Before written word, you know what kept order? The sword. Tribes and groups would keep themselves and their enemies in line via force. Therefore, your argument that Constitutions are necessary and somehow override the power of the sword is fallible. The only reason we write it down now days is because it is efficient. What makes you fear breaking the laws of the Constitution? Coercive force. Without the sword there would be no rule of law because there would be no operative force to enforce it, making law useless.
In conclusion, the sword is mightier than the pen. Violence existed in the world in areas and times where written word wasn't invented or used. Indiscriminate acts of violence can still be committed, starting wars and conflicts. The sword holds far more coercive and fear mongering force than the pen. It can be wielded without a pens guidance while the pen still holds very little power of its own.
The sword is mightier than the pen.
Since this is the last round, I will make my closing statements.
I think that my opponent has made many interesting points in his debate, but let's really take a second and remember that modern day conflicts are run on the written word. Let's consider that the written word commands the sword into numerous conflicts around the world. How can the sword be more mighty than the pen if the pen commands it effortlessly? The pen has the ability to command conflict and peace.
Which leads me to another point I made earlier. The sword can only threaten and intimidate, while the pen can do ANYTHING IT WANTS. It can inspire and demoralize. We couldn't have this lovely debate right now with swords or guns. My opponent argued earlier that the pen wasn't always around, that parts of human history was illiterate. Consider that writing can still influence those who cannot read.
The sword is confined only to acts of violence, which it uses in order to intimidate the victims into submission. Writing can do that and more. It can do anything. My opponent keeps talking about how the pen wasn't always around, but that doesn't prove that it is stronger, only that it is older. If we are to say that the sword is stronger because it is older, perhaps we should also say that horses are better than cars because they're an older form of transportation. Forgive me for the comparison, it grows late.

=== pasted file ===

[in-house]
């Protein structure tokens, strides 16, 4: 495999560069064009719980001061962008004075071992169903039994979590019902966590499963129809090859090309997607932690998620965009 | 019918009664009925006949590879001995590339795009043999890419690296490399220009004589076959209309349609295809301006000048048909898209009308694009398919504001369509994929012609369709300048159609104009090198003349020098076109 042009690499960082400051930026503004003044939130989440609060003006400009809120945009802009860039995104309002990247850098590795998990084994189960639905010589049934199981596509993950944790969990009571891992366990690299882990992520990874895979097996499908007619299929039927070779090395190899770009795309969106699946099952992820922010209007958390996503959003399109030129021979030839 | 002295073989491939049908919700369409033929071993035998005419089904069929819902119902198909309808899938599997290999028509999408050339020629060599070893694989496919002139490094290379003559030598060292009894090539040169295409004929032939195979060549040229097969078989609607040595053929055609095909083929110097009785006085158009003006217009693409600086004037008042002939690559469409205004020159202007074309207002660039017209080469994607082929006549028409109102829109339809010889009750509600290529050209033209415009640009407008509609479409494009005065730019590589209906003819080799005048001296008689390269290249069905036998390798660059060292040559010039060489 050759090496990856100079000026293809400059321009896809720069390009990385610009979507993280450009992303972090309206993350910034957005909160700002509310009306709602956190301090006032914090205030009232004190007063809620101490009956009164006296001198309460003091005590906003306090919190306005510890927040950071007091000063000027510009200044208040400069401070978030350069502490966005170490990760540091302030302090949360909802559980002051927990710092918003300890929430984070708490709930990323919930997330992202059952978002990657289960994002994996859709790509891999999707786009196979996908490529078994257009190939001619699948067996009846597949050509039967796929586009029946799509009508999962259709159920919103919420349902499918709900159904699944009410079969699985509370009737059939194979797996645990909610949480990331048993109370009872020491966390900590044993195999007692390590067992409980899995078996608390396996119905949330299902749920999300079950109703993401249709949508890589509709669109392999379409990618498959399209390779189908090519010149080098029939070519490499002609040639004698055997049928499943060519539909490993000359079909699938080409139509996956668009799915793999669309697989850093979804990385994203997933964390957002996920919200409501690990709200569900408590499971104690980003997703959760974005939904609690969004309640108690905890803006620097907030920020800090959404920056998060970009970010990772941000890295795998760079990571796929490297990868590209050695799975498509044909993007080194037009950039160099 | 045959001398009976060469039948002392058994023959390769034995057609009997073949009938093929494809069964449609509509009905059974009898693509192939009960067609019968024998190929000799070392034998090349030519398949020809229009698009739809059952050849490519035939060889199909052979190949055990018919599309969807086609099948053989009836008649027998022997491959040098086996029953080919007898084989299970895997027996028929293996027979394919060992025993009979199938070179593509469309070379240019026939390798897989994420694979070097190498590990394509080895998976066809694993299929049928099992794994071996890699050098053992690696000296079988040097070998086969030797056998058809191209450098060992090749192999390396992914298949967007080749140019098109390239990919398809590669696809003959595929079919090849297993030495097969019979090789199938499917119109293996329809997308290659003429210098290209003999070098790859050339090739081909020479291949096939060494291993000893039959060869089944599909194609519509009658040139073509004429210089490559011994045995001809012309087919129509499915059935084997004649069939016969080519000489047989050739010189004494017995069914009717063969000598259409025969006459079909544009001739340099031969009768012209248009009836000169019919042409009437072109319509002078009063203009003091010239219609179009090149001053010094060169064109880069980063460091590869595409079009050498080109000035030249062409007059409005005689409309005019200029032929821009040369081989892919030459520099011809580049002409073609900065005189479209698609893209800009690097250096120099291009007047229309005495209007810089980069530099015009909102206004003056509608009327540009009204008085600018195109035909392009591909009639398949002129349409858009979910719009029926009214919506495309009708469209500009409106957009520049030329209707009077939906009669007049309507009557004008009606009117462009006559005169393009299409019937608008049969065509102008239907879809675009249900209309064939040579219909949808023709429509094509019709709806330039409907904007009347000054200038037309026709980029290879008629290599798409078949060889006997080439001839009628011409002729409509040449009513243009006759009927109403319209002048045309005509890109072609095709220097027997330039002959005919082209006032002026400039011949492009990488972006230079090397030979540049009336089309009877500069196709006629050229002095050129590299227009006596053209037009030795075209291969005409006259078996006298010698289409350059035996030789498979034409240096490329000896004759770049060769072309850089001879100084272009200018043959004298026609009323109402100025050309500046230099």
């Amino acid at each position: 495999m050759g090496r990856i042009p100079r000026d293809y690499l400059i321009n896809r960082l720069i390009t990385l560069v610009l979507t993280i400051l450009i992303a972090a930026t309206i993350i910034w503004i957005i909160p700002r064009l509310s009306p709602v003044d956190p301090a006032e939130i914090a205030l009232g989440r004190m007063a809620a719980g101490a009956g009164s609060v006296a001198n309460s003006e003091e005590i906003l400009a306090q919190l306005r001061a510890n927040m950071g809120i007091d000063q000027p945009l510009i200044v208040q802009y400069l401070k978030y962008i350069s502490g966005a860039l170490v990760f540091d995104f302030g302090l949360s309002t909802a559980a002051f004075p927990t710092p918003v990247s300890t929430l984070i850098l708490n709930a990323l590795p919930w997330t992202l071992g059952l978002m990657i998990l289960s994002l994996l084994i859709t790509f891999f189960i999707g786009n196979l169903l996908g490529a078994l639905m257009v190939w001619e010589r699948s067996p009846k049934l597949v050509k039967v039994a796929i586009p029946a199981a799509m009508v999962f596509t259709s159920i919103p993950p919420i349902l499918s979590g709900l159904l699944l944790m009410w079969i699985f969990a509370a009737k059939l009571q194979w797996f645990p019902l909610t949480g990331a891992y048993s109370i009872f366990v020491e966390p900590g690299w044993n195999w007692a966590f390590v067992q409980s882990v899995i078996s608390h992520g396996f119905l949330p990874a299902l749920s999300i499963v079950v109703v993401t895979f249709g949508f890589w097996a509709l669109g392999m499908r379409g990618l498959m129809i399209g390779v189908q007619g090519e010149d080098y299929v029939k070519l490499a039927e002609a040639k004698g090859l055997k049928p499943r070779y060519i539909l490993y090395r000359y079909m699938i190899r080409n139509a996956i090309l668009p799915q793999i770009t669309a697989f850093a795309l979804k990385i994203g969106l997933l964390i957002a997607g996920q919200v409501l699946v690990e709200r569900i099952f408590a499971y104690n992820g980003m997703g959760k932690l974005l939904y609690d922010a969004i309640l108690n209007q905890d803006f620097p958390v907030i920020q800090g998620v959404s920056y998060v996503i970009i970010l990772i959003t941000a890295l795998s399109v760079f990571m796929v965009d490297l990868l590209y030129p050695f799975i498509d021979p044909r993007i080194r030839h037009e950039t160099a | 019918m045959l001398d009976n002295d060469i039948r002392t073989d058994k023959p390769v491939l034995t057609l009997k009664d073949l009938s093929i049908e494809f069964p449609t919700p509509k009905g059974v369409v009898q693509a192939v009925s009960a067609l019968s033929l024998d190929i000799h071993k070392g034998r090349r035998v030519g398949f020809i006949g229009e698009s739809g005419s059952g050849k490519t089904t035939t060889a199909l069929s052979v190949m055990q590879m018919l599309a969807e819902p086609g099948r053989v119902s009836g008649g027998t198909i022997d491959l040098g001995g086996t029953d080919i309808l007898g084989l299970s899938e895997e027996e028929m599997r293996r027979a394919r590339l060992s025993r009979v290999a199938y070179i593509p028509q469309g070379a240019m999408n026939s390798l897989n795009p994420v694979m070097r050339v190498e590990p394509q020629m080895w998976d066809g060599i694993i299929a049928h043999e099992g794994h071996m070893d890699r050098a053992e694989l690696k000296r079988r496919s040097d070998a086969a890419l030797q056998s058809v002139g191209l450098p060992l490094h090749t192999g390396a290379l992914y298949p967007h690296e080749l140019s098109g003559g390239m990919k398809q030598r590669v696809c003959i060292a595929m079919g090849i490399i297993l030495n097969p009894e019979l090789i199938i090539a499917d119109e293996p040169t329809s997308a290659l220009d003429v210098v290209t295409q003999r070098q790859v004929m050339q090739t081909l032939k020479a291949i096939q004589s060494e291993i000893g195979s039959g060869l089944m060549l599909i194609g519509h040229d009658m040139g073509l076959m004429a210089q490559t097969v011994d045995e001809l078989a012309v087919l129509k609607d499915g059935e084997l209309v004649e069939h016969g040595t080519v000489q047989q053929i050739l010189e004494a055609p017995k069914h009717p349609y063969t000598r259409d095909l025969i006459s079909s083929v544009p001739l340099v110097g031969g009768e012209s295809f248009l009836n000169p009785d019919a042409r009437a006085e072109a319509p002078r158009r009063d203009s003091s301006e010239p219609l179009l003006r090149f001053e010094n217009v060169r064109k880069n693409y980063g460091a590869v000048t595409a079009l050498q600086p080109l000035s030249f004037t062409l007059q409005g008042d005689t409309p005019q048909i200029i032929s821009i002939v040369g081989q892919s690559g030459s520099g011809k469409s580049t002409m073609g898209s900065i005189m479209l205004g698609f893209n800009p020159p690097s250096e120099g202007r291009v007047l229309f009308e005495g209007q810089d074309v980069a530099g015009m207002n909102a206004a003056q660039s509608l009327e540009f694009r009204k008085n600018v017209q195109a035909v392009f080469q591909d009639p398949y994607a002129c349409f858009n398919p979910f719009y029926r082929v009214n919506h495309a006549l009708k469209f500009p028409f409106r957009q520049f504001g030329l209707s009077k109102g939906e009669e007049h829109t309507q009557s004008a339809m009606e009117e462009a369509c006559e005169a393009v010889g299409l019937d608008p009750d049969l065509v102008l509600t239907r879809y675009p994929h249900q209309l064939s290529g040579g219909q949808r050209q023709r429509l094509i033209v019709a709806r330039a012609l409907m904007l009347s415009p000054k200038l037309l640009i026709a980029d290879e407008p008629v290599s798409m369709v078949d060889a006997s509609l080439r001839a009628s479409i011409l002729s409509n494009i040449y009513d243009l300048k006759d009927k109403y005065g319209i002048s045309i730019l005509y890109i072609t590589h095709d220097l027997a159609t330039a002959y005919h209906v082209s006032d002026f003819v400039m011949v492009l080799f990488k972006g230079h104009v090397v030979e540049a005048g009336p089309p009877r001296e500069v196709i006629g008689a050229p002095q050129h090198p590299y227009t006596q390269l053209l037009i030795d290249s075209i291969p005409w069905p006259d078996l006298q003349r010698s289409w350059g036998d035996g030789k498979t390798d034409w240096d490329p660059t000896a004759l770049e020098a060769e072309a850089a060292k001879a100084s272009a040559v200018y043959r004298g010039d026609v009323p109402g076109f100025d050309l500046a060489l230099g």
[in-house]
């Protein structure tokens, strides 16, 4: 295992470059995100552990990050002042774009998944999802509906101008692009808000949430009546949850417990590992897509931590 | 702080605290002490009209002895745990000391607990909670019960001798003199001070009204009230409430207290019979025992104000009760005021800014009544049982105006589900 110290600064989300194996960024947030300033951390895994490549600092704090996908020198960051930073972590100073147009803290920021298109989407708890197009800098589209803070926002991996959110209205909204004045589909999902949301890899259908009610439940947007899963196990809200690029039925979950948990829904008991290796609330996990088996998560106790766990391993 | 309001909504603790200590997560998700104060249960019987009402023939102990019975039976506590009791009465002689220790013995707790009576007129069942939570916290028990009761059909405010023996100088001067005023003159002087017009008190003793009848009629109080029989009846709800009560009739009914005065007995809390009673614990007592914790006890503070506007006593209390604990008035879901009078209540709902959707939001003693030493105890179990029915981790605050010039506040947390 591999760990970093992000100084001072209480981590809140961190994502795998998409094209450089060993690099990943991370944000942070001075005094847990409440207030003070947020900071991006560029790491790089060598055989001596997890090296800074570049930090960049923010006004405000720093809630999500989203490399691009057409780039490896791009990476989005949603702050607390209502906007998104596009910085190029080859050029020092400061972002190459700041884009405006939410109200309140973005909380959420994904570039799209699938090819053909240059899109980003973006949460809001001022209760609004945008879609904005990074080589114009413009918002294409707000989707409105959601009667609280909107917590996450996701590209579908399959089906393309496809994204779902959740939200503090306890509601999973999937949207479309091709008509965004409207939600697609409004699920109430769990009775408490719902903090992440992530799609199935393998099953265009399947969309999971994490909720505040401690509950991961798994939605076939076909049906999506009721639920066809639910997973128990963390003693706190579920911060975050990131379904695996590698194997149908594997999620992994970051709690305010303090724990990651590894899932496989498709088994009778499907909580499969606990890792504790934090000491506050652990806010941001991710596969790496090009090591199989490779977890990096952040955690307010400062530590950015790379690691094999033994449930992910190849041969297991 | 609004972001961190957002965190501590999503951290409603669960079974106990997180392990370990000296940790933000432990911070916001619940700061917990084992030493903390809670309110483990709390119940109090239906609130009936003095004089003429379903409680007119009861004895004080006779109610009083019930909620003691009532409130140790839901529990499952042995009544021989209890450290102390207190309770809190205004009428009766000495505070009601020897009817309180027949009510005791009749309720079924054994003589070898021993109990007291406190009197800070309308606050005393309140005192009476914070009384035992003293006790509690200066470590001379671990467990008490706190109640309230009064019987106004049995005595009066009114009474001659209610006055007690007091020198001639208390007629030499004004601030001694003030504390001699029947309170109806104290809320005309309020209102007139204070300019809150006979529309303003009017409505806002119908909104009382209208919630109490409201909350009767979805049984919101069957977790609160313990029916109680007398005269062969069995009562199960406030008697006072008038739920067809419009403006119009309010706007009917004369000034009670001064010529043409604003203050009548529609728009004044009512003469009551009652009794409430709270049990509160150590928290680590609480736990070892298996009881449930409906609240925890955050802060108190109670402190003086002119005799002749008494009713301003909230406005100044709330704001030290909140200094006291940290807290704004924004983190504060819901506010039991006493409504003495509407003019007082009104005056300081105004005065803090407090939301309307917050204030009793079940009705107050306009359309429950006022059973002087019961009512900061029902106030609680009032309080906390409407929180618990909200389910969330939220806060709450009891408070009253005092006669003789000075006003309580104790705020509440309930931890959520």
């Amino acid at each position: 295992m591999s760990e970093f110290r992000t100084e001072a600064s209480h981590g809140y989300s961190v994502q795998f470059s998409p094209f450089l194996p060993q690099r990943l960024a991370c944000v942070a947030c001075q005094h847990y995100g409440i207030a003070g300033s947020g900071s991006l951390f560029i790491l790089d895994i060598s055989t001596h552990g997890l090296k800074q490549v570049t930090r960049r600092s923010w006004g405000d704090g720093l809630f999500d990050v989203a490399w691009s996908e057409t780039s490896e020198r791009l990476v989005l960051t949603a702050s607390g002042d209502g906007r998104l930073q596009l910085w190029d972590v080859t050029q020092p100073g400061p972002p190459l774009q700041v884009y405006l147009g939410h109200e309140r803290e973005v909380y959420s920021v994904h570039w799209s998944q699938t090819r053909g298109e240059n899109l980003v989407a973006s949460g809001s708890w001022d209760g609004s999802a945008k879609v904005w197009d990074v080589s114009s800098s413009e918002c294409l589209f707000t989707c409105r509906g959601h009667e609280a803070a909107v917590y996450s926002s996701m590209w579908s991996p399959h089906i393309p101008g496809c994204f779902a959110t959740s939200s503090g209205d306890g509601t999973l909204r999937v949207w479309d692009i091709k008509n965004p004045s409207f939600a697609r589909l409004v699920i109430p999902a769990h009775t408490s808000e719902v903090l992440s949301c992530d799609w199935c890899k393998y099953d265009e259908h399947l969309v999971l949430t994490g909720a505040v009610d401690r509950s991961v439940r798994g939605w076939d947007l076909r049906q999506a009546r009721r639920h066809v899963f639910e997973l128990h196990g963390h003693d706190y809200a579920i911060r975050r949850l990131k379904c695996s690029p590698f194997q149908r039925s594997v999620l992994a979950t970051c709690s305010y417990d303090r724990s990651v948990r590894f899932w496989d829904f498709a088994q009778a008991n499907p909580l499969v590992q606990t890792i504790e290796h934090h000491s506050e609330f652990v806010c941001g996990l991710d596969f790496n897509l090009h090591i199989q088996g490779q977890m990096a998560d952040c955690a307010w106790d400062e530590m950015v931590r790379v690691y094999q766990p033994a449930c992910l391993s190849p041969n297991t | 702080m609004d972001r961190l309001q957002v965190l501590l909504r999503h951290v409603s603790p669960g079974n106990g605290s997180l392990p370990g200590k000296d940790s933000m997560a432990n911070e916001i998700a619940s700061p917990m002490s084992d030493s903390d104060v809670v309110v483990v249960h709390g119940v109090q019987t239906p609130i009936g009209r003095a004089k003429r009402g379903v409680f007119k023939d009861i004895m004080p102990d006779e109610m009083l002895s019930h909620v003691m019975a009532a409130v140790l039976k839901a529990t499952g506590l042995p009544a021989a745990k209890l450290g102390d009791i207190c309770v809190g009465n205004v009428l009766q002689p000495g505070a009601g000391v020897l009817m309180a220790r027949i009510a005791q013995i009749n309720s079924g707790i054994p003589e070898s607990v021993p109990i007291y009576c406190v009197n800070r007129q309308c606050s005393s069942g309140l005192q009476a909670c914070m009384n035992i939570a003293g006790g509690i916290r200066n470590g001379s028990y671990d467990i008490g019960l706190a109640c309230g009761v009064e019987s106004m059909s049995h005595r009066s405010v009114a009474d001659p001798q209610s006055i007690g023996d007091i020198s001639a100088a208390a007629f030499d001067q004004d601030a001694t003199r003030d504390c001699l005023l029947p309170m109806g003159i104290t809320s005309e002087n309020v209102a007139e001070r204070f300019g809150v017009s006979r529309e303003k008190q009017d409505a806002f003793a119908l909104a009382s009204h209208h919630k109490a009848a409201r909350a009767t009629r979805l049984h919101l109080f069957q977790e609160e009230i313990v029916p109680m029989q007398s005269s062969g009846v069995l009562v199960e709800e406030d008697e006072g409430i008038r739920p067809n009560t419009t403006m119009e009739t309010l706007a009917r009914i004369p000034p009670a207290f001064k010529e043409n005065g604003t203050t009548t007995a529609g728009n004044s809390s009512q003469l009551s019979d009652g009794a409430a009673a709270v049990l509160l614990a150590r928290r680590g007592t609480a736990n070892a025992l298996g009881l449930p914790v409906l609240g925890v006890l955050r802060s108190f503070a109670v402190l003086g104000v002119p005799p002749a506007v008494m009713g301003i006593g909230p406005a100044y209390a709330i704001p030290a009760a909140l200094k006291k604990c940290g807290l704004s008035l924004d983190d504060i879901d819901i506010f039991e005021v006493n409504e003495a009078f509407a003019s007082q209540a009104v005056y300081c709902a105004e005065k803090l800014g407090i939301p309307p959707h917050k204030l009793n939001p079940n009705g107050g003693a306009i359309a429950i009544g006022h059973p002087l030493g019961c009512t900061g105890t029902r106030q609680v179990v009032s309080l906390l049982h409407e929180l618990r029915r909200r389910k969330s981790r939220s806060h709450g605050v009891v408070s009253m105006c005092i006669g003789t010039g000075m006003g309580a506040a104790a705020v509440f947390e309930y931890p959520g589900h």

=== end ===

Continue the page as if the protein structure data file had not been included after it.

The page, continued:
I thank my opponent for a lovely debate (I'm drowning in a sea of forfeits). I'm sorry my conclusion isn't longer but I have work in the morning.
I want to thank my opponent for a good debate. It turned out much more interesting than I thought it would.
I would like to reiterate the point that the case for the pen's power relies heavily on the sword for action. Alone, the pen can be an influencial tool, sure, but is it more powerful than the sword on it's own? No. A lovely poem, a good idea, a moving speech, these things are great but only derive true power when they motivate someone to take up the sword. Furthermore, the sword can act on it's own with indescriminate power while the pen cannot.
My opponent claims that the sword can only threaten and intimidate, which is partly true, it can also coerce, destroy and maintain order among other things. These things might be narrow in scope but they fit handily into the category of MIGHT. Which is what the debate is centered around. As a whole, the sword is much more mighty than the pen because it does have all of these powers and they can all be weilded independently without the pen. To truly coerce, the pen needs the backing of the sword.
Also, I would like to clarify that my comparison of the sword's age was used to show that the power of the sword was used long before the pen was around. It demonstrates that the sword can always act without the pen, even though in today's society we like to pair the two together, the point is that they don't have to be paired together. The sword has always been it's own powerful independent tool.
Thanks again for a good debate.
1 votes has been placed for this debate.
Vote Placed by Juris_Naturalis 3 years ago
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Reasons for voting decision: Great debate.